Re: And how sharp I am was/Re: Temperaprint & Gum

From: Christina Z. Anderson ^lt;>
Date: 02/02/04-05:42:26 AM Z
Message-id: <003d01c3e981$a6407140$6101a8c0@your6bvpxyztoq>

<Judy said, big snip> I don't think it's individuals who need super archival
or super sharp to
> bolster confidence (although obviously on this list some are more
> concerned with it than others). I have the sense that it's the field as a
> whole, that it has become so engrained and automatic, those who wish to be
> "good" photographers internalize the value(s).

I agree it's the field, and is the legacy of the history of the medium. Two
things were of great concern, over and over in the BJP: sharpness of detail
most, and, of course, permanency. Photos faded, negative varnish peeled and
bubbled...gum was supplanted by carbon which was sharper in detail, or
compared with albumen and never measured up...I feel so sorry for gum
because it was like the forgotten or tossed out bastard child.

Having taught in a photo department with 200 majors, archivalness was
certainly an issue, especially when we discovered that for the last three
years the lab tech had been diluting the fixer wrongly.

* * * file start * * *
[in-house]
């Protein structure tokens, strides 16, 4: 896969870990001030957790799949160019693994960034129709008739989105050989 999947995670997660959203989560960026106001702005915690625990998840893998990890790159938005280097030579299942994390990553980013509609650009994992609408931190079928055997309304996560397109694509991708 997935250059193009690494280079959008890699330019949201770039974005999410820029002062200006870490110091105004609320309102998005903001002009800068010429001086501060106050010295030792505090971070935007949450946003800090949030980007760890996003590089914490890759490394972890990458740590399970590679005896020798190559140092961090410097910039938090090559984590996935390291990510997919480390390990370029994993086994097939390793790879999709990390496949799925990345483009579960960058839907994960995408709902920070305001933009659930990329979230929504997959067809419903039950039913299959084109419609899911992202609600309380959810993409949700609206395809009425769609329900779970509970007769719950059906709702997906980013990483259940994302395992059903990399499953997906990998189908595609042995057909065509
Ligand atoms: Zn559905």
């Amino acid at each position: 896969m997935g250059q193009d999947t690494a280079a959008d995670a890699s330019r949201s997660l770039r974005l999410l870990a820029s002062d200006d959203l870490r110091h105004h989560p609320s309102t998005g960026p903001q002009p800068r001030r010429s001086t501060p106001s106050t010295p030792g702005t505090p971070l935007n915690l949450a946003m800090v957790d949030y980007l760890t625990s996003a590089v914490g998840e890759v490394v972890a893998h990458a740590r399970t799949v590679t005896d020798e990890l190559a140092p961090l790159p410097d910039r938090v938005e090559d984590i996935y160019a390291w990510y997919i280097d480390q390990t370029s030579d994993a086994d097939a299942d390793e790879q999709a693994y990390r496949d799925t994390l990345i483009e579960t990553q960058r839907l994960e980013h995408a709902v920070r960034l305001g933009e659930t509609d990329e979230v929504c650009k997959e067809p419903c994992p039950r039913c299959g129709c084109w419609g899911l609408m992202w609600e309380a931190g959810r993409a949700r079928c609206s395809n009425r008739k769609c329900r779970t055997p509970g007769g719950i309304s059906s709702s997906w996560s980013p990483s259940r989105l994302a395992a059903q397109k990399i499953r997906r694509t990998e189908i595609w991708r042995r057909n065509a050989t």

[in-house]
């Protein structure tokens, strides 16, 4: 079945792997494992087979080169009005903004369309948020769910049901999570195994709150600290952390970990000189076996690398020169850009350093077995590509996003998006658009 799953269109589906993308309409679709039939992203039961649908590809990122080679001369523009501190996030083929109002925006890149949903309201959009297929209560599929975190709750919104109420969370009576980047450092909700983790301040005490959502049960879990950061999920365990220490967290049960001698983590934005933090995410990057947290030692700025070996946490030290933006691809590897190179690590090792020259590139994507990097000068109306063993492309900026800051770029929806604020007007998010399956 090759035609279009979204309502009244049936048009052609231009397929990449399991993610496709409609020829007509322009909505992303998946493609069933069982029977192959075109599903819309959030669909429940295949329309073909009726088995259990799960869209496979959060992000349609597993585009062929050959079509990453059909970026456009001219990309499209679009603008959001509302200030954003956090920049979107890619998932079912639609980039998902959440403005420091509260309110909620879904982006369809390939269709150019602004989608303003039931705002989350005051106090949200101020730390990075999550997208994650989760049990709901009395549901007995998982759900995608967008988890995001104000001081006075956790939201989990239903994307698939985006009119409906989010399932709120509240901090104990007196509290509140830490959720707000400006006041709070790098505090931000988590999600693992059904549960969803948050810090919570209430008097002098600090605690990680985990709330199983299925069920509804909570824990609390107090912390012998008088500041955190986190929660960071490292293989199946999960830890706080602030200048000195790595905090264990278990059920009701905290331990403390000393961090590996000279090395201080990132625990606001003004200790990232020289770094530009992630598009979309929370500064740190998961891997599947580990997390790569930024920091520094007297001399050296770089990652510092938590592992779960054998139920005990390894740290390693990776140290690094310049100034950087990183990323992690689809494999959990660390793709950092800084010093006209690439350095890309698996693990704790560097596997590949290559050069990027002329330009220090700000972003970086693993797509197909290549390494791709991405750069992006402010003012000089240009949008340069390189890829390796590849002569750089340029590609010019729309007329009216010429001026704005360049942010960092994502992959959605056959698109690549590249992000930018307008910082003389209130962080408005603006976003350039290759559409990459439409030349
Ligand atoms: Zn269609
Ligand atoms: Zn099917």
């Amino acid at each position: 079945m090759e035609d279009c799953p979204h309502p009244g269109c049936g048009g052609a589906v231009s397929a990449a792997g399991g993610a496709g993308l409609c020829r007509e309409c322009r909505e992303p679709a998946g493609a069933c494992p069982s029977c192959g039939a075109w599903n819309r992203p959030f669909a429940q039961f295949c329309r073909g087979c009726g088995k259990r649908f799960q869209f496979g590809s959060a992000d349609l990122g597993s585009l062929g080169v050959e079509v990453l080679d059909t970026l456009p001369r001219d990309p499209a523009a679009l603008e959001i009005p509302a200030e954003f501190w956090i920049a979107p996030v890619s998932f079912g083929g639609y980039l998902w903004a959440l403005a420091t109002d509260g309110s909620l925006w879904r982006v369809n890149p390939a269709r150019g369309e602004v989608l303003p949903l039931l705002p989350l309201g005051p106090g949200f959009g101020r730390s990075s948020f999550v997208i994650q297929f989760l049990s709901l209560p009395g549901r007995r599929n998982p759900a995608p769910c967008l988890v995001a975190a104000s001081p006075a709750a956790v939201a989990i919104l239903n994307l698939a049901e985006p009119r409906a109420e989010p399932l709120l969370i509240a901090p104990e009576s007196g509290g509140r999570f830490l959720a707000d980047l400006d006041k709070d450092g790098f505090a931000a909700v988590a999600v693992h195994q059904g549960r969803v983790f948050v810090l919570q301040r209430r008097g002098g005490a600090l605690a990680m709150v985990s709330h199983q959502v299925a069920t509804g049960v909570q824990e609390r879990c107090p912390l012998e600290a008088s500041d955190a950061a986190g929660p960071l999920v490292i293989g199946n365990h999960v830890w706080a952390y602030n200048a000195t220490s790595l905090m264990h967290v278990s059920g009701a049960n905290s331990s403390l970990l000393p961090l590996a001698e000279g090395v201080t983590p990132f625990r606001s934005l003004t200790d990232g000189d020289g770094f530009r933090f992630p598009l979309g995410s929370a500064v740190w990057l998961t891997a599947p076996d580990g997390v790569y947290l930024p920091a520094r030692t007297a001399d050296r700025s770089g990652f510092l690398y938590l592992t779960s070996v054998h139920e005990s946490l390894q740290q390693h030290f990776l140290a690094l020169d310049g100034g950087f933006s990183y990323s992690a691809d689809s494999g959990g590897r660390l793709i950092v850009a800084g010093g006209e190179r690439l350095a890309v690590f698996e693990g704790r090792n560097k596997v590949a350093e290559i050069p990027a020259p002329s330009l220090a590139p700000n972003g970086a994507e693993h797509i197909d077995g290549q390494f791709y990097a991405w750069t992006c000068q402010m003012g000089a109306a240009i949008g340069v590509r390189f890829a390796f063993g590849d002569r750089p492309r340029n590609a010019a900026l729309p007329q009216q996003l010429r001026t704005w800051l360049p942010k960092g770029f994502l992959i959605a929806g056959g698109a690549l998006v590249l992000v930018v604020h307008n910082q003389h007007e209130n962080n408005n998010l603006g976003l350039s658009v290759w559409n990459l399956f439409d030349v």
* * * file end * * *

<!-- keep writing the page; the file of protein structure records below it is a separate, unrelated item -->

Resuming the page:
Seeing Bechers' work at the Walker Art Center in Mpls I was appalled to see
spots of silvering out creeping in their work.

The issue of archivalness of RC paper has continually been a concern.

The issue of fugitive colors and yellowing paper is also of great concern
in watercolor painting, so it isn't just confined to photography. In my
painting major fat over lean was discussed as a method of preventing
cracking in the long term.

Archivalness is also a major issue in the digital realm.

I personally think it is a sign of the times; we want our art to last.
We've seen art that doesn't, especially photography now that it is over 160
years old. Maybe it's tied up in hubris, or the anxiety of the times, but
I like to think it is about quality and investment and care.

As far as sharpness, Gerhard Richter has been of great influence to me in my
use of blur. Use of blur (selective focus, too) has been the one change in
advertising photography since Irving Penn revolutionized it with his spare
style of sharp and clean.

I agree with John, Photographist; there are many negatives I never printed
when I first started photography because they were blurry; luckily I did not
throw them away, and am printing them now.

Sharp/detail and fuzz are not an either/or proposition. Archivalness is
moreso; witness the loss of the 2 million dollar Marc Quinn sculpture head
of his own frozen blood that melted all over Saatchi's floor when the
workmen turned off the freezer accidentally. This is one mere example among
many curatorial nightmares.

My two cents, at 6:30 AM when I haven't had more than half a cup of
Received on Mon Feb 2 05:42:45 2004

This archive was generated by hypermail 2.1.8 : 03/02/04-11:35:07 AM Z CST